Guide to Properly Size Your Hero Images and Optimize Them for Site Speed

October 17, 2017 | Design, Images

Header image sizing guide

If you're like me you've run into this too many times to count.

Your web page needs a new image for the hero section or top part of your page. You want this image to be large enough for any size screen but not so large that it will significantly slow down the load time on your page. You don't want it too tall either.

You've done this a bunch of times but each time you open up your design tool to create your hero image, you can never remember what size that hero image should be.

You know the first thing is to get the dimensions of the image right.

Hero Background Dimensions

Example of a hero background image If your image is going to be header/hero background image you'll want to maintain a 16:9 aspect ratio. I make my header images 1600 x 500px.

Full Page Background Image Size

Example of Full Page background Image If you're creating a full page background image you'll want to maintain a 4:3 aspect ratio and I make these images 1600 x 1000px or sometimes 1920 x 1200px. I usually do both sizes and then compress them. If the larger image compresses well and isn't too large I go with the larger image.

Mobile Image Size

Depending on how things respond and look on mobile I will sometimes switch out the hero image on mobile (using a media query) to use the correct aspect ratio for smaller screens. I typically make these mobile images 800 x 1200px.

Download Sketch File

In order to save yourself time and energy from having to search for this next time you have to create your next header, just download this sketch template. The template has an artboard for each a header image, a full page image and a mobile image.

Save it someplace you will know to look for it the next time you will need to create an image for your website. So that next time you need to create a new image you only have to open up this sketch file and you're off.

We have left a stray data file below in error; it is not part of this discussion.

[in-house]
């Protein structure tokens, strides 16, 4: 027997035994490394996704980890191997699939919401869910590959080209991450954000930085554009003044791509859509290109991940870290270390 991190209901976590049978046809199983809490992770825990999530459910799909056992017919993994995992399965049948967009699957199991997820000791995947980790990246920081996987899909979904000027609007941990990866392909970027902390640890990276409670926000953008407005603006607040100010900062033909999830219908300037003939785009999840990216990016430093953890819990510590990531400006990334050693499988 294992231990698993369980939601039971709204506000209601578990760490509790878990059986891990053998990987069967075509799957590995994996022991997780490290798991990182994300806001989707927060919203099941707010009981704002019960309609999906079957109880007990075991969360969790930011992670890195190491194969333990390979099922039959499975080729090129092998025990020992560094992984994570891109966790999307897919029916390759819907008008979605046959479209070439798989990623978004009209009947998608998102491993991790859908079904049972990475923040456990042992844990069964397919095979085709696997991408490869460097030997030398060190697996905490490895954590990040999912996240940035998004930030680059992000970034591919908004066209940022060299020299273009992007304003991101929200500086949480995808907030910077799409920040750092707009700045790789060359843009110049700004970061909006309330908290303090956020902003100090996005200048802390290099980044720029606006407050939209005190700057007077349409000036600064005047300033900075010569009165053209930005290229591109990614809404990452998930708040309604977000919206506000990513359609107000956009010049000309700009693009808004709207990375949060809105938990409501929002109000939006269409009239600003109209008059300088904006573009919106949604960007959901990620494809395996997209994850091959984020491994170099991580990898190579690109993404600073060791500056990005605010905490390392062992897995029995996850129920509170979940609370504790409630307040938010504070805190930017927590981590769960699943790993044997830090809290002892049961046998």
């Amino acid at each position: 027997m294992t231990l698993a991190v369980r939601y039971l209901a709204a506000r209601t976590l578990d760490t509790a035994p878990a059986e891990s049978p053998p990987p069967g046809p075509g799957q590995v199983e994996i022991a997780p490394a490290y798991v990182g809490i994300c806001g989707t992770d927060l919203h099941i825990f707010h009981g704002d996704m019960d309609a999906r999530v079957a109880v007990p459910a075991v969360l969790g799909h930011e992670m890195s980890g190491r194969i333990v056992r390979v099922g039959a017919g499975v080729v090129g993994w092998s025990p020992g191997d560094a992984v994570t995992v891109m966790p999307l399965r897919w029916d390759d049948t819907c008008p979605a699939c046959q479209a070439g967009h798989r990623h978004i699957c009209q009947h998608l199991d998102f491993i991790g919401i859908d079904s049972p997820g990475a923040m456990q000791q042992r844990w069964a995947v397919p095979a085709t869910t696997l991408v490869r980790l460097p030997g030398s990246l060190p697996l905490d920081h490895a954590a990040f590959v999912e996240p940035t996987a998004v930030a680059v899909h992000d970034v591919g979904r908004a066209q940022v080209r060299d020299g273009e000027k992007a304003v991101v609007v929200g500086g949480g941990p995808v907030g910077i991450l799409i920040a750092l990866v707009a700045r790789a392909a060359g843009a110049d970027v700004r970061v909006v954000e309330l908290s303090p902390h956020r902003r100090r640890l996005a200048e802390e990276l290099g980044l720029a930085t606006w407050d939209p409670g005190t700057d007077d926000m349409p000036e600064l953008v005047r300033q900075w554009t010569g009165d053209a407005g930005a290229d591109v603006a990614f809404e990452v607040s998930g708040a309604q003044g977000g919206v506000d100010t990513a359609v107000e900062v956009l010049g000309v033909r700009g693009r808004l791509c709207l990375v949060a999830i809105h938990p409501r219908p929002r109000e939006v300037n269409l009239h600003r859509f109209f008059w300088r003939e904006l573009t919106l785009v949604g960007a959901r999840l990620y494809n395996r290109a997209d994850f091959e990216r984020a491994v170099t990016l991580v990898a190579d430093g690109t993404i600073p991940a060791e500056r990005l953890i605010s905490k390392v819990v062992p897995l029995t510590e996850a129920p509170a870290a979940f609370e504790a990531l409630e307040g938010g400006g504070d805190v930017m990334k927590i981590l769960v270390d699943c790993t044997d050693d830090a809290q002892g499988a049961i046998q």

Image Optimization

Once you know the height and width of your image you want to shift your focus on keeping the size of the image small enough.

Sometimes a jpg is smaller and sometimes a png is smaller. Typically, for this type of image the jpg is going to be smaller. But, if you're unsure export both the jpg and the png. Use which ever one is smaller naturally for the next step.

Now you'll want to compress your image to make it the smallest possible size without making it pixelated. As a general rule try to reduce the size of your image to be at around or smaller than 400 kb.

Image Compression Tools

If you haven't done this a thousand times already you should do this for every single image you put up on your website. Every time you do this you are in essense speeding up the load time of your web pages.

If you don't have a tool you can use Tiny PNG. I personally prefer to have the tool on my computer to use anywhere and anytime without the need for an internet connection. That's why I use PNG Compressor (macOS app) for all my images that are png. I use Compressor (macOS app) if the image is a jpg.

Summary

Download this sketch template of each of the header images you will likely use for each page. Once you've downloaded the image export it and compress it so that it's the smallest size it can be without being pixelated (hopefully less than 400kb). And remember only put images on your website that have been compressed.

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